At Moroku we spend a lot of our time trying to unlock a key riddle
“If financial health is so important for so many, why are so few good at it?”
The flip side to this riddle is "Why do people spend so much time on other things, things that seem to matter less?
In our search to unlock this, we spend a lot of time trying to understand the things that drive us and engage us every day, driving our decisions, behaviours, habits and actions. The fields of neuroscience and cognitive psychology provide us with a lot of the
insight here and has shown us a set of core human drives that make us feel alive and motivated and that these can be measured in the brain. Understanding this is important for us so that we can apply this understanding to building applications and systems
that we can shift not only peoples mental state when it comes to banking and their financial health but most importantly help drive action.
From our research, core among these human drives are:
- Control: Of ourselves and our environment
- Competence: In our environment, to feel like we understand what’s going on and safely can navigate the world,
- Congruence: To live in integrity with who we think we are and who we know we can become,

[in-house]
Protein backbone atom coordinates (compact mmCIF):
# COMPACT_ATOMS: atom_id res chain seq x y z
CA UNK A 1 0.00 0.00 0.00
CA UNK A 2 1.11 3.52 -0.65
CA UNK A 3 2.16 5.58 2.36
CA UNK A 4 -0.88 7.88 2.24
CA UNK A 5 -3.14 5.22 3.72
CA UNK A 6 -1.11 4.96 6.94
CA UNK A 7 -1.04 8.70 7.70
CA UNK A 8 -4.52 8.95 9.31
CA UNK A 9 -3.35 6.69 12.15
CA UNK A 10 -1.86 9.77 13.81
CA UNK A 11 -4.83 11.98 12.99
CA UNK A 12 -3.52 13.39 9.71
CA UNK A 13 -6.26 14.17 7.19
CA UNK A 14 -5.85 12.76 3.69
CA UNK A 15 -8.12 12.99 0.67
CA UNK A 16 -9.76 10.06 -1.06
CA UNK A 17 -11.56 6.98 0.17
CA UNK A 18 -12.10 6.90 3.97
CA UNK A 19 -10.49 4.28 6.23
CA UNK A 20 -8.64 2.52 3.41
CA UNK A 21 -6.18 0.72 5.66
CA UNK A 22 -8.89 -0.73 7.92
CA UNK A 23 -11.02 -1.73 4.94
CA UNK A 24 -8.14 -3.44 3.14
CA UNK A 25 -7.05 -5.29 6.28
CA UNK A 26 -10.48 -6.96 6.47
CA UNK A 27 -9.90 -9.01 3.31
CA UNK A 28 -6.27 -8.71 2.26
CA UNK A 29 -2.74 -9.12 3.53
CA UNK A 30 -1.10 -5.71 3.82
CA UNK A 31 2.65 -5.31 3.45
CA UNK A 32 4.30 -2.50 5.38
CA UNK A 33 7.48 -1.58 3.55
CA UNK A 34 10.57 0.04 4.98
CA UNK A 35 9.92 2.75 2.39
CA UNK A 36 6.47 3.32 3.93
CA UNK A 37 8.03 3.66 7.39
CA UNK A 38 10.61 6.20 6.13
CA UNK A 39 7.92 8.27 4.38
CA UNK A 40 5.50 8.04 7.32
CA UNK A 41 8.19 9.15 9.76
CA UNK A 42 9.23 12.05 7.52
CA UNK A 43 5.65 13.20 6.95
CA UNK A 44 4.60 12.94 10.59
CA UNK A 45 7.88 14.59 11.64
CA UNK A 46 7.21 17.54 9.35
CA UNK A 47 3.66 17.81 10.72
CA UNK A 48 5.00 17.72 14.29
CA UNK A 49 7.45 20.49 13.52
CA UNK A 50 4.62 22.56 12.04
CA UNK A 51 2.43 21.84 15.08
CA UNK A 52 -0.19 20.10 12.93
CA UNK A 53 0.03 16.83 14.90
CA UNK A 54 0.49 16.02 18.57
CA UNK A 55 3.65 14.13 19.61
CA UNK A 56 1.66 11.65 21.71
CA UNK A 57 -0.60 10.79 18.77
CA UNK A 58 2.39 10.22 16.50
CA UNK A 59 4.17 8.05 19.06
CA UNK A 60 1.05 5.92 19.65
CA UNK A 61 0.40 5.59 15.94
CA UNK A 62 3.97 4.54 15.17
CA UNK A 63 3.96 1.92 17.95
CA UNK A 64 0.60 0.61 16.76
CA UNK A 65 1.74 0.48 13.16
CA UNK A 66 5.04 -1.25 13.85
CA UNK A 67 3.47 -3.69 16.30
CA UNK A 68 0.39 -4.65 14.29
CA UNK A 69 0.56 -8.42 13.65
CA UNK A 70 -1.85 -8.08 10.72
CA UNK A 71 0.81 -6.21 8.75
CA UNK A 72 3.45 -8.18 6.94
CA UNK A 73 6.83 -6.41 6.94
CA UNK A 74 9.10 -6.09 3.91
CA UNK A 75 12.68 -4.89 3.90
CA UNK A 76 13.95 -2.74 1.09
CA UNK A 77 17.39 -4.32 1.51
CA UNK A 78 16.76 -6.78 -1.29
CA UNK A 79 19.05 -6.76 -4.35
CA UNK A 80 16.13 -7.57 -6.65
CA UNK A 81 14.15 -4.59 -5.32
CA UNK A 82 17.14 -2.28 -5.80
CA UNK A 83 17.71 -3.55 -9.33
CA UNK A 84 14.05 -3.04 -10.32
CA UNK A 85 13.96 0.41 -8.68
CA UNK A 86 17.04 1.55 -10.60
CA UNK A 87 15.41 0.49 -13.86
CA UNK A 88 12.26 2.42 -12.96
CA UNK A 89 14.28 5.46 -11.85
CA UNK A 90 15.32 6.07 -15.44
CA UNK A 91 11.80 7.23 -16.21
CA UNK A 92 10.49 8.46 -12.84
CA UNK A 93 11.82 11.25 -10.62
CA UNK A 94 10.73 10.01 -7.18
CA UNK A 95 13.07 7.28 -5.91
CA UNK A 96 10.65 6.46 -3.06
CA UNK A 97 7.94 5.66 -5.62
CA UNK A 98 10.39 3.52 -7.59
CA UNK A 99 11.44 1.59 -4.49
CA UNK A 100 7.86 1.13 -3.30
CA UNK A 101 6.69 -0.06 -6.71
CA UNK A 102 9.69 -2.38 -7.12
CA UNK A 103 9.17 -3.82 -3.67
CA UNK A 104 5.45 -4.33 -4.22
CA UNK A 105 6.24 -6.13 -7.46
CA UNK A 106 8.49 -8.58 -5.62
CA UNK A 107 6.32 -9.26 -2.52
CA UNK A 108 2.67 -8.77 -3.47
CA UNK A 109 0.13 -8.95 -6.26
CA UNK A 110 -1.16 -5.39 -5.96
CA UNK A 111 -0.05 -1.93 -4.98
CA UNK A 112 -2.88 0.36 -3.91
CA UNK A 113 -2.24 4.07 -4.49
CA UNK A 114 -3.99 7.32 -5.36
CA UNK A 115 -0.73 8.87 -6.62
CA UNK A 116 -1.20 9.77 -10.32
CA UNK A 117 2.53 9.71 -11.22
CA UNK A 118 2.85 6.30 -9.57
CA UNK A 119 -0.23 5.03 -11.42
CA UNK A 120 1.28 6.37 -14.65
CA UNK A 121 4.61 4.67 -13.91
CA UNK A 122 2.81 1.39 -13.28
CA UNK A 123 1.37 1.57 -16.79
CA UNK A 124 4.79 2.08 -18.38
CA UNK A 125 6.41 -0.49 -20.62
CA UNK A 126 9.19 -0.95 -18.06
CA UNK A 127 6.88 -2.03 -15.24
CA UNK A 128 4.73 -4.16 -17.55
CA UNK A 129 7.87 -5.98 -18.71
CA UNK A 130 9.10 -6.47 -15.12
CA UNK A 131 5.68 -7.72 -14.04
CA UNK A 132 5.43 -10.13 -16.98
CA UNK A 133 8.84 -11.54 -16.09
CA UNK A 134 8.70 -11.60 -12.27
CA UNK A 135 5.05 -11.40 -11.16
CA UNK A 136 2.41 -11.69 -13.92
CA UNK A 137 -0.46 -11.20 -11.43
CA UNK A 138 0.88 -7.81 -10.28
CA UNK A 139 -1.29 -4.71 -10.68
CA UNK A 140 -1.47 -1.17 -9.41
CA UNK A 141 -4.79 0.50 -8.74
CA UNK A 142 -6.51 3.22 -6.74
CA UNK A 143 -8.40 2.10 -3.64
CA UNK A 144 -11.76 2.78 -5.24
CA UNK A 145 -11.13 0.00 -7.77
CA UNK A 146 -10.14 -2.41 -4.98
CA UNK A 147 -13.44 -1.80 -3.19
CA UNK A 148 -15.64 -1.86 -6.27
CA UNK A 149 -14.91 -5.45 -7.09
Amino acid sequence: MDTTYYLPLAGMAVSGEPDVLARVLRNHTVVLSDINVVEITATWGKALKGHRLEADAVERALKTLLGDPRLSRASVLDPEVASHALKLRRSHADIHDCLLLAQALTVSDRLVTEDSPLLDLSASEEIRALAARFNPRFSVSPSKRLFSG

- Caring: To care for other people and to be cared for
- Connection: To connect deeply with others
As the internet has unfolded and banks worldwide have built out digital channels to serve customers cheaper and faster much of the risk management and connection has been lost. Gone are the days when the local bank manager knew most of his customers and were
able to help guide them along. The relationship has been dehumanised, the connection gone and much of the control lost. With this banks have lost the capacity to help build competence within the service and teach people to core skills needed to budget, save,
pay off debt and understand the core principles.
While most of us appear to be relatively good at short-term money management, other behaviours are more troubling. These include the lack of active and long-term savings in formal financial products, excessive reliance on credit (including to make ends meet),
and difficulties in choosing adequate financial products and in taking informed financial decisions. How bad is the problem? In 2009 the US bank, Sallie Mae determined that only 49% of young respondents with a college education and 60% of young respondents
with postgraduate education could correctly answer three simple questions designed to assess financial literacy.
So where to from here? We suggest thinking about these 5 core drivers when designing the customer experience for banking. We know that these drivers will pull people in, to spend more time thinking and working on the financial futures by offering people control
through competence, that we do care and that there is a connected experience via the community inherent in the platform.